“It was meant to be”: Tallarook’s new principal on his first six months

Photo credit: Evan Wallace.
Feeling the drive: Seraphim Kyriacou is pleased with his first six months in the role of Tallarook Primary School principal. Photo by Evan Wallace

For new Tallarook Primary School principal Seraphim Kyprianou, the path in to education was irrepressible.

Born into a family of teachers, Mr Kyprianou, 33, spent his early years out of school fighting his passion. After starting a promising career in banking, he couldn’t quite leave his curiosity behind and switched to a teaching degree while selling mortgages.

It was a change he was incredibly happy to make.

“I wanted a career where I could be more involved and more present and it was probably one of the best decisions I made,” he said.

“There's something special about working with kids and engaging in that sort of level. And then I think one of the key things was when we were lucky enough to find out we were going to have our first child — I just realised the importance of family and being present.

“And I had the opportunity, because I'd finished my degree, to make a career change.”

The Reservoir man has made the swap from teaching in Thornbury, to Macedon, and now he is pleased to be in Tallarook.

“I'd worked such a long time in … very highly populated jobs. My first primary school was pushing mid-600 (students), real big school, large class sizes,” Mr Kyprianou said.

“As I progressed, there's a lot of administrative work that took away from what I would hope to achieve.

“And that's why I stepped into doing the leadership stuff because I want to be able to make a change. My last job was in Macedon. I think it was the cultural change, the community feel, the involvement that really got me.

“I love being out of the busy streets of the city. That was one of the main factors — just being out here, I think it helps me reset my own clock and put goals and ambitions into perspective.

“Yeah, so coming out here (to Tallarook), working with the people that we have here and seeing how committed they are to our school, to the students, to each other — it gives me this drive”.

Six months into the role, Mr Kyprianou is enjoying being able to take a hands-on approach to teaching and leading at the school of 12 students.

In the first half of the year, the focus has been on tailoring the school’s approach to individualised learning and adjusting to the responsibilities attached to the position.

Mr Kyprianou said he had been focused on “reviewing the actual academic needs of the students, how we can make their learning more contextualized and more focused and individualised”.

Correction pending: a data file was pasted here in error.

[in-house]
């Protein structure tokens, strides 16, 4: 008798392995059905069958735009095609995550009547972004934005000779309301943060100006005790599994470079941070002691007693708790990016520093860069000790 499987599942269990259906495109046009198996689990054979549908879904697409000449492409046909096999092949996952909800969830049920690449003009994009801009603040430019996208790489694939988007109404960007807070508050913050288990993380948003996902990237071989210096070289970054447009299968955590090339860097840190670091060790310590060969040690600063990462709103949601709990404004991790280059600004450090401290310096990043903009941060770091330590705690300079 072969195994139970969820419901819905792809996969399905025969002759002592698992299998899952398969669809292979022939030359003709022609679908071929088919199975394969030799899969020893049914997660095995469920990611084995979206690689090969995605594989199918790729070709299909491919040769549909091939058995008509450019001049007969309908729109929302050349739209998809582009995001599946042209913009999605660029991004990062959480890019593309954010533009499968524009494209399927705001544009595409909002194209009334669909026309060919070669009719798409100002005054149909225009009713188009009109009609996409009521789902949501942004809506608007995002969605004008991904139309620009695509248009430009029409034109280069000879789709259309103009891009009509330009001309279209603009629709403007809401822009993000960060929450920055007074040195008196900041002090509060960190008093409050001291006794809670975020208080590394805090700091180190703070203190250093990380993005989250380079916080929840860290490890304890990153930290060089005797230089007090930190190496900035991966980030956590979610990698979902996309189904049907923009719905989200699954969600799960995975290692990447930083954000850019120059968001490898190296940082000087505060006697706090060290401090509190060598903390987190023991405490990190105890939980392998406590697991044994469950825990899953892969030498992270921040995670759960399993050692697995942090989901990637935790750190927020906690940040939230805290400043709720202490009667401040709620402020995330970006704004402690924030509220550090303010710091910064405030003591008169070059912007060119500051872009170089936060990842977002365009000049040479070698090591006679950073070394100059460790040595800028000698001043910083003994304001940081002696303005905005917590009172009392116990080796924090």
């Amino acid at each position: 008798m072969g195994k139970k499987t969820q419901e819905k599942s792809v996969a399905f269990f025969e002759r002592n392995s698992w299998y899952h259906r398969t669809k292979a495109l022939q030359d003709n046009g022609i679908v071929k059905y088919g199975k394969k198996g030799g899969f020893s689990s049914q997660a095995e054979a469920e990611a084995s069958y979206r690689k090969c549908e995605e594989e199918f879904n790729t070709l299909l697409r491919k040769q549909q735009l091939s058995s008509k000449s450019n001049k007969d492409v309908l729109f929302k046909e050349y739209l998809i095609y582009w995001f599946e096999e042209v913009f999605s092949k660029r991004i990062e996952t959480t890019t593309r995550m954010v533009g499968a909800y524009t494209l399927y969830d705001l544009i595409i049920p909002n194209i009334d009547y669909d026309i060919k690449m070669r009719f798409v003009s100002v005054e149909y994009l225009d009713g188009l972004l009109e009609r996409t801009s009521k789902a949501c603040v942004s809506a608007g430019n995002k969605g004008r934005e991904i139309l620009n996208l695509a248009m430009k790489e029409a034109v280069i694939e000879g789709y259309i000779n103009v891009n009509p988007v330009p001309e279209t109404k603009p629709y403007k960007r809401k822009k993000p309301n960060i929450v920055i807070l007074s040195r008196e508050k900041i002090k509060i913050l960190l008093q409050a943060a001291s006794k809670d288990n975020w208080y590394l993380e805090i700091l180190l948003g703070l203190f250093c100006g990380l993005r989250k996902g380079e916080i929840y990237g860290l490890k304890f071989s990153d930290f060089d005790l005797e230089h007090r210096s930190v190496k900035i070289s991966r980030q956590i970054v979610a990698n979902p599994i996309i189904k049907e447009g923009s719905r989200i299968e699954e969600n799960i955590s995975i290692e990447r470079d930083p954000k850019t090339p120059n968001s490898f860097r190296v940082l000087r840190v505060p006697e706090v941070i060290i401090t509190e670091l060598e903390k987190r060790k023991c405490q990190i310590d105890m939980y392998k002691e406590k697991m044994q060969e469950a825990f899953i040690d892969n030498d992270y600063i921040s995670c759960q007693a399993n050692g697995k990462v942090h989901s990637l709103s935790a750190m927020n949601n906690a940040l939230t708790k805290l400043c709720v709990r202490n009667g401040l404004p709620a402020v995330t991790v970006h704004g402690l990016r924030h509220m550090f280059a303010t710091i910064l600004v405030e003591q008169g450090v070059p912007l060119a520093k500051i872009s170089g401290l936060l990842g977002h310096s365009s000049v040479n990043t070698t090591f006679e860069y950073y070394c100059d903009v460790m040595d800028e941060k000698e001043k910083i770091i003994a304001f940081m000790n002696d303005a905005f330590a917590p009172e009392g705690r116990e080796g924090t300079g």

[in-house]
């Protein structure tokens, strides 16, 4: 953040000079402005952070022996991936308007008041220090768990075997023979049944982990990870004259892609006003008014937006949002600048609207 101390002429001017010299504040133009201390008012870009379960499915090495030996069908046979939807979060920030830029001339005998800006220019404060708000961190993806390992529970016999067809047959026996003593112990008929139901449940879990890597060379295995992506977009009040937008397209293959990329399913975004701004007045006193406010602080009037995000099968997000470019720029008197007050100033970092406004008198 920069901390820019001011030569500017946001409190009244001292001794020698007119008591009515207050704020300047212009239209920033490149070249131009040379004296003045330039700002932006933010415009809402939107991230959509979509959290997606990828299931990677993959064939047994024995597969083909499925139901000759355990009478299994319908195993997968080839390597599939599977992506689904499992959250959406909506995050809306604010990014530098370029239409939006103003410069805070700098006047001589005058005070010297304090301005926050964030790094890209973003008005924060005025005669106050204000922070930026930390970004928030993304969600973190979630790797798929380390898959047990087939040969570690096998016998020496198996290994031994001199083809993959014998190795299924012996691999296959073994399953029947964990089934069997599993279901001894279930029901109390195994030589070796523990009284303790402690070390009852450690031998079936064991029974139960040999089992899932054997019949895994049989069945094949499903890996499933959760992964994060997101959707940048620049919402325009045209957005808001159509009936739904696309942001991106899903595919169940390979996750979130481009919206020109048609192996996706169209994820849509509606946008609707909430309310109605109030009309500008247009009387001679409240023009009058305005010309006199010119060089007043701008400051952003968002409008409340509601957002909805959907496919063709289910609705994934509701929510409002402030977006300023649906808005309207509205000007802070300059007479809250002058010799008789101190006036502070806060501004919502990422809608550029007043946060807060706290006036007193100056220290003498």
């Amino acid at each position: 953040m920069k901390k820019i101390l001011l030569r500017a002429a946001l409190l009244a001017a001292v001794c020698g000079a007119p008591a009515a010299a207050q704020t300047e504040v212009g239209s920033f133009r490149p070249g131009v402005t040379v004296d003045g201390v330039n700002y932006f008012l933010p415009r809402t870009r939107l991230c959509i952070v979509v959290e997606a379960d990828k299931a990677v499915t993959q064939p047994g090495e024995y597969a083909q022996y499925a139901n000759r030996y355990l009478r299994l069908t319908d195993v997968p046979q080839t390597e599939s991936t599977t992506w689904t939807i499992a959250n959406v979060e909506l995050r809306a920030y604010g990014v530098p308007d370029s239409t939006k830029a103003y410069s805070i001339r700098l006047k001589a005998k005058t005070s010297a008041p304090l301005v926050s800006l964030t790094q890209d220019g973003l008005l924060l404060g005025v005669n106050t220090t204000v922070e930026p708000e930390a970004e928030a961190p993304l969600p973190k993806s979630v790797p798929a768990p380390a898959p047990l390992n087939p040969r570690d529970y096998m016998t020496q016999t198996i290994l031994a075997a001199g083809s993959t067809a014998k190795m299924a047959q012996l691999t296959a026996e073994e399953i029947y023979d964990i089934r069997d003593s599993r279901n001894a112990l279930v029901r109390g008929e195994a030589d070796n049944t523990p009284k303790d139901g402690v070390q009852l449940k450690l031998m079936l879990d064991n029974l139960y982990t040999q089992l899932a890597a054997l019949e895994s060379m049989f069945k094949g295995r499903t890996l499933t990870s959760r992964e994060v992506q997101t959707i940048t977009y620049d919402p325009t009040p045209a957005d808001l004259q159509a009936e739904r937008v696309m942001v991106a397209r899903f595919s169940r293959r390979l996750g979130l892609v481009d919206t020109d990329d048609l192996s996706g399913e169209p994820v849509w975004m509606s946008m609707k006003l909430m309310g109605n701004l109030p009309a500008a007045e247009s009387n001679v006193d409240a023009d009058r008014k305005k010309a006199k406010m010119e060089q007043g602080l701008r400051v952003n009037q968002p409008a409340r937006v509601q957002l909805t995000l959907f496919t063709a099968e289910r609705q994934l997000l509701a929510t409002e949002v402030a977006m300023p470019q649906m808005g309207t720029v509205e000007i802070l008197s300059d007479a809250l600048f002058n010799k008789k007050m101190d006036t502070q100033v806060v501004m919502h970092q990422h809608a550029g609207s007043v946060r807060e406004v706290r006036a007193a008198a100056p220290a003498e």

“We introduced a few things like numeracy programs and literacy programs that are digital, that allow kids to work independently at their own level,” he said.

“That was pretty much what we focused on for the first half (of the year), but also just …bringing ideas to the school council, working collaboratively to bring changes to the school.

“It took a bit of adjusting becaus it's a big, big switch.”

As a principal of a very small school, Mr Kyprianou is also adjusting to wearing more hats than most teachers.

It’s a challenge he enjoys.

“I love it is because I get to be involved in everything,” he said.

“It's another thing to allow your actions to show that you're fully committed to the school. At times, it can be really challenging because you have to make time during your own time to ensure that everything that needs to be done, is done.

“We have times where you come in ready to do some stuff but you have to quickly adjust. So long as the centre of the focus is the students, their wellbeing, their learning, their happiness … the school's nothing without our students and our parents and our community.”

Mr Kyprianou, who is also an avid camping, movie and sports fan, has created an environment where diverse approaches are the flavour of the day at Tallarook Primary School.

“The extra roles also help me enjoy the role more because I get involved in the teaching and learning, the specialist programs, the numeracy intervention, the literacy intervention, all of it. So I know what's going on in our school,” he said.

“Therefore, if I have a question from a parent, I'm involved. I'm there. I see it.

“It also gives you an opportunity to build relationships, meaningful relationships, that builds that trust with the kids and the families to have those conversations that allows us to target what people need.

“It allows me to grow with the school and the community as we work towards one vision and one goal. And I sort of feel like the timing, the pace and everything was meant to be.”

Mr Kyprianou is currently running personalised tours for 2023 prep enrolment. For more information, phone Seraphim on 5792 1752 or email